“Trophy paintings are generating bidding wars but in the middle of the market there are bargains to be had,” he says.
Former National Gallery of Victoria Australian art curator Frances Lindsay joined Mossgreen to boost its research capacity and lead the Australian art department at the beginning of the year. She left within nine months, and Mossgreen managing director Paul Sumner declined to comment on the reason for her departure.
The nation’s second busiest art auction house remains D+H, which cleared 85 per cent of artworks in its final sale to report $18.8m in art sales for this year, a 14 per cent increase on the year before.
D+H achieved the year’s star performer in April when it sold John William Lewin’s Five Botanical Studies (c. 1805) for $244,000, 15 times their estimate. The auction house’s other wins included the sale of E. Phillips Fox’s Blue Shutters for $292,800 with the premium, off an estimate of $60,000 to 80,000. Brett Whiteley’s Dawn from his 1974 Lavender Bay series sold for $549,000 including the premium.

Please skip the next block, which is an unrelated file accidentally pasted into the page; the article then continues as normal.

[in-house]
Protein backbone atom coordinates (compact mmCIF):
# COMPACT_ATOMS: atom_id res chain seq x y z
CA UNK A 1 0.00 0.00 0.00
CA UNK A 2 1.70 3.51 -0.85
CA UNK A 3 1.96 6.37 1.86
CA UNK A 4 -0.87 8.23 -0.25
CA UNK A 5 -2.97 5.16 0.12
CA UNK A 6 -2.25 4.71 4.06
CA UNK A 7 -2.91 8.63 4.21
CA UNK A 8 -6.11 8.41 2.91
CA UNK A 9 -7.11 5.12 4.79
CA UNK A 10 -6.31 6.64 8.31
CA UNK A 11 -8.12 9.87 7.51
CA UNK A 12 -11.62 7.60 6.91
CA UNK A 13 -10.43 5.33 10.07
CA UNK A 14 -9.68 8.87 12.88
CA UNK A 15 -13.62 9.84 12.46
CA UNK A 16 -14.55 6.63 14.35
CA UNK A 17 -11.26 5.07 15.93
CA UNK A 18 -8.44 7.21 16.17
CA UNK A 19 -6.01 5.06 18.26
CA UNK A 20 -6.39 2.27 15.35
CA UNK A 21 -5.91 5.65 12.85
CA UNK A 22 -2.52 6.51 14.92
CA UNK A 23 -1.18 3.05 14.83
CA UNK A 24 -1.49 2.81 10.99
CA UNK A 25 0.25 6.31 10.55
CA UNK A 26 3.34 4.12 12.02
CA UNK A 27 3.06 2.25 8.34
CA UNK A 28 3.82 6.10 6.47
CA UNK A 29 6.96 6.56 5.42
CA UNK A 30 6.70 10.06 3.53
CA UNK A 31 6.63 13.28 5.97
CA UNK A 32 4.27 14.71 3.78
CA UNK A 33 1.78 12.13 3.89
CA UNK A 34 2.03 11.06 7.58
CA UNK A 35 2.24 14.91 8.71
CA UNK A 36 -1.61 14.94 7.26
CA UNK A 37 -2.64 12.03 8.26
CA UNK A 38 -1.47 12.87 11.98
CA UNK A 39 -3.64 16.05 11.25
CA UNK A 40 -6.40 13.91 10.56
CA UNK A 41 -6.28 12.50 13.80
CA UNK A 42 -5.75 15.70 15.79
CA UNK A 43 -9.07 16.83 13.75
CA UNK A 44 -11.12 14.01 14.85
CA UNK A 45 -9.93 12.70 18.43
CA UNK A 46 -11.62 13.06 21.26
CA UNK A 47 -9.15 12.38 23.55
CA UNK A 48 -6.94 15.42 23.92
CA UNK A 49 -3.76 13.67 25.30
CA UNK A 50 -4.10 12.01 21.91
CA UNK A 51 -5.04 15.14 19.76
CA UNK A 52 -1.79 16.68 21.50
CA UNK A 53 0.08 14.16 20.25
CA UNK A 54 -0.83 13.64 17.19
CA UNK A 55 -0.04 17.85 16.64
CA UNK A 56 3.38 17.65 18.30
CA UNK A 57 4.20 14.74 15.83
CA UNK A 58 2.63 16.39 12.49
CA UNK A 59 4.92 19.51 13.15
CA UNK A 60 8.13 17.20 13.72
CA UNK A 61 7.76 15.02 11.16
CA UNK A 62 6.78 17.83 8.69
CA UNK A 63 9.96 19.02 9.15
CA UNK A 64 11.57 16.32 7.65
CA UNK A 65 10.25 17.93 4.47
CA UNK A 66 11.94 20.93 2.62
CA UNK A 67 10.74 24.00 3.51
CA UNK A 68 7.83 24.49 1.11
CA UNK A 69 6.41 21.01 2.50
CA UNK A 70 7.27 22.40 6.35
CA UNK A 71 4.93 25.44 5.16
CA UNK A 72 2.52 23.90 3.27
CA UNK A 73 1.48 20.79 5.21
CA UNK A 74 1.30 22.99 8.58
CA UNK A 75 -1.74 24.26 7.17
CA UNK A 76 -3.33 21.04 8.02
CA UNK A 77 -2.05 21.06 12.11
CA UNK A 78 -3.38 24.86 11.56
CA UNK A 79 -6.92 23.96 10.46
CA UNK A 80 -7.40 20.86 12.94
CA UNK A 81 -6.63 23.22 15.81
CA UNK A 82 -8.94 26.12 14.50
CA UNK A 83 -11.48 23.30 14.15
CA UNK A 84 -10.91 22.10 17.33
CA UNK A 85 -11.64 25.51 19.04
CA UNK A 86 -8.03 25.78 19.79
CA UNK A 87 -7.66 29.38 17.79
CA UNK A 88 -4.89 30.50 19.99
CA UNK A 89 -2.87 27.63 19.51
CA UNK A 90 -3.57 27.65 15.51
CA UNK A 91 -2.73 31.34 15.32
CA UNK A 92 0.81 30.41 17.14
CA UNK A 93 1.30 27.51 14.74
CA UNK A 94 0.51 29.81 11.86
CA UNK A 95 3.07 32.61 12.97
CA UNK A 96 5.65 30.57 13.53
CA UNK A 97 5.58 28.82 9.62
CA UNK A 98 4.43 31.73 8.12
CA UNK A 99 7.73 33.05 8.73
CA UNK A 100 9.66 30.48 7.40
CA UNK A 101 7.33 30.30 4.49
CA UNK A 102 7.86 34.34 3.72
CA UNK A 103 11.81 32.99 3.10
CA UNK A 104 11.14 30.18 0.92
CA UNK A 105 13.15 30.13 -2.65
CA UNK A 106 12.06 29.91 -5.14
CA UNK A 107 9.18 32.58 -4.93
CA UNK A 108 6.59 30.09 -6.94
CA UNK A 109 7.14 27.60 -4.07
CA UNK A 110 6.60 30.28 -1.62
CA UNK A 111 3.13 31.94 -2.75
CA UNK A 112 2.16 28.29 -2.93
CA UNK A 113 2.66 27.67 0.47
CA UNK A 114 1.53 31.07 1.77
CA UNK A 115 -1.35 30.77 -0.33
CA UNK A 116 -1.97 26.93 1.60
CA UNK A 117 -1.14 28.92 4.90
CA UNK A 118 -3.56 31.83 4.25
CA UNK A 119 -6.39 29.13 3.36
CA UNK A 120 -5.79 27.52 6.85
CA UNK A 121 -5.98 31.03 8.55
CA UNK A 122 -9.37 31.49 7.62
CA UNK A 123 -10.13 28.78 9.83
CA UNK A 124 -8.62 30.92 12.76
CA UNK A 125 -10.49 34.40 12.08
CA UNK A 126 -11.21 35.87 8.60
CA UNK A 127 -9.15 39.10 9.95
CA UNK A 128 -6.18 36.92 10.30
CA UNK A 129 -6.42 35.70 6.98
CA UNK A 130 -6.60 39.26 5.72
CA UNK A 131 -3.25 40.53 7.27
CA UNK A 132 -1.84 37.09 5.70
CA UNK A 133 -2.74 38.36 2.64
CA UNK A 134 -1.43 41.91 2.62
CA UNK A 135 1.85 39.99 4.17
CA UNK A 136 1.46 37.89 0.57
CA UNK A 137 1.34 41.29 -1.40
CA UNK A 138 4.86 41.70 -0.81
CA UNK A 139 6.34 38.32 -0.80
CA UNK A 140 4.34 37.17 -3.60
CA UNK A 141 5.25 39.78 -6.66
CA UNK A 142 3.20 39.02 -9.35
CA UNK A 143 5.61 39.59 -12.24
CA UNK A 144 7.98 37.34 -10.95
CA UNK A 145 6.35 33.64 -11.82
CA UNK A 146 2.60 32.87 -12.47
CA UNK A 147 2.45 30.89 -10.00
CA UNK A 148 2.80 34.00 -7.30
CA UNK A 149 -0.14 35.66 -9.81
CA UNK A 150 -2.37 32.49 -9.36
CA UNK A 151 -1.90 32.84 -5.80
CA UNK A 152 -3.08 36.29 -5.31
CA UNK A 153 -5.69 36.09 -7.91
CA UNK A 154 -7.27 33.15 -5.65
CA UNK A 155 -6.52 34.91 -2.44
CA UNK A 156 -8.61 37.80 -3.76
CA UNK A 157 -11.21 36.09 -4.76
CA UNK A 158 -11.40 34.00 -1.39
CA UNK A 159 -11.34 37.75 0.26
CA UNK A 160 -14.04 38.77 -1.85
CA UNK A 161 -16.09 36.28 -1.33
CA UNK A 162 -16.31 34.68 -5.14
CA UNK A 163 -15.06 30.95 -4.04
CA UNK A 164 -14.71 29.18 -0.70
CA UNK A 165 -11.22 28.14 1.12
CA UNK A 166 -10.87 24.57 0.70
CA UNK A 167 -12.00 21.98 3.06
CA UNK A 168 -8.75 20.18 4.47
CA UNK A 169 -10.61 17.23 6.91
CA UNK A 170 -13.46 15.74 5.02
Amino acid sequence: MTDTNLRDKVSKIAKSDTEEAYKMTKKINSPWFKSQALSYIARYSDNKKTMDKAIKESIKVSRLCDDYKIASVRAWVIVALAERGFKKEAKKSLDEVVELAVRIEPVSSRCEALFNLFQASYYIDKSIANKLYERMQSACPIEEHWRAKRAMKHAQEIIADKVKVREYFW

When it came to grabbing headlines, however, Sotheby’s dominated the $1m-plus sales for the year. The company sold six artworks for more than $1m, double the number it sold last year.
Sotheby’s million-dollar boys club this year includes Arthur Streeton’s Sydney Harbour, sold in August for $2m; Fred Williams’s Hillside Landscape, whichfetched $1.8m in May; Charles Blackman’s Game of Chess, sold for $1.8m in November; John Bracks’s Two Running Girls, sold for $1.6m in May; Sidney Nolan’s River-Bank, sold for $1.6m in May; and Whiteley’s The Robin and The Moon, sold for $1.1m in August.
Read it in The Australian online